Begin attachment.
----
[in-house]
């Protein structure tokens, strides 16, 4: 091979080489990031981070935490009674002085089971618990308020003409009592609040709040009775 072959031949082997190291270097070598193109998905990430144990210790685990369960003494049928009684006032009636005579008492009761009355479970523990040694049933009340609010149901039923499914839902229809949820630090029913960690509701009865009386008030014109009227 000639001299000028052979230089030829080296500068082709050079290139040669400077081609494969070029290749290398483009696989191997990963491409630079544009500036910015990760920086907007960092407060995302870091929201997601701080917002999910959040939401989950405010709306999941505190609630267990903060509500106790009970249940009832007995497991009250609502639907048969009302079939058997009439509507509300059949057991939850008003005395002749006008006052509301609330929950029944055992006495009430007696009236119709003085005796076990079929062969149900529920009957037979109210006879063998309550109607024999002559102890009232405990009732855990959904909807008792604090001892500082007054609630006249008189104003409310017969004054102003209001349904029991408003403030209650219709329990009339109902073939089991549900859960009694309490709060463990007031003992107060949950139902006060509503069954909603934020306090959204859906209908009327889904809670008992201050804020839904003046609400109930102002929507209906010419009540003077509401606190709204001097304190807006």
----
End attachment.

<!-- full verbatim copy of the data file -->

[in-house]
């Protein structure tokens, strides 16, 4: 091979080489990031981070935490009674002085089971618990308020003409009592609040709040009775 072959031949082997190291270097070598193109998905990430144990210790685990369960003494049928009684006032009636005579008492009761009355479970523990040694049933009340609010149901039923499914839902229809949820630090029913960690509701009865009386008030014109009227 000639001299000028052979230089030829080296500068082709050079290139040669400077081609494969070029290749290398483009696989191997990963491409630079544009500036910015990760920086907007960092407060995302870091929201997601701080917002999910959040939401989950405010709306999941505190609630267990903060509500106790009970249940009832007995497991009250609502639907048969009302079939058997009439509507509300059949057991939850008003005395002749006008006052509301609330929950029944055992006495009430007696009236119709003085005796076990079929062969149900529920009957037979109210006879063998309550109607024999002559102890009232405990009732855990959904909807008792604090001892500082007054609630006249008189104003409310017969004054102003209001349904029991408003403030209650219709329990009339109902073939089991549900859960009694309490709060463990007031003992107060949950139902006060509503069954909603934020306090959204859906209908009327889904809670008992201050804020839904003046609400109930102002929507209906010419009540003077509401606190709204001097304190807006």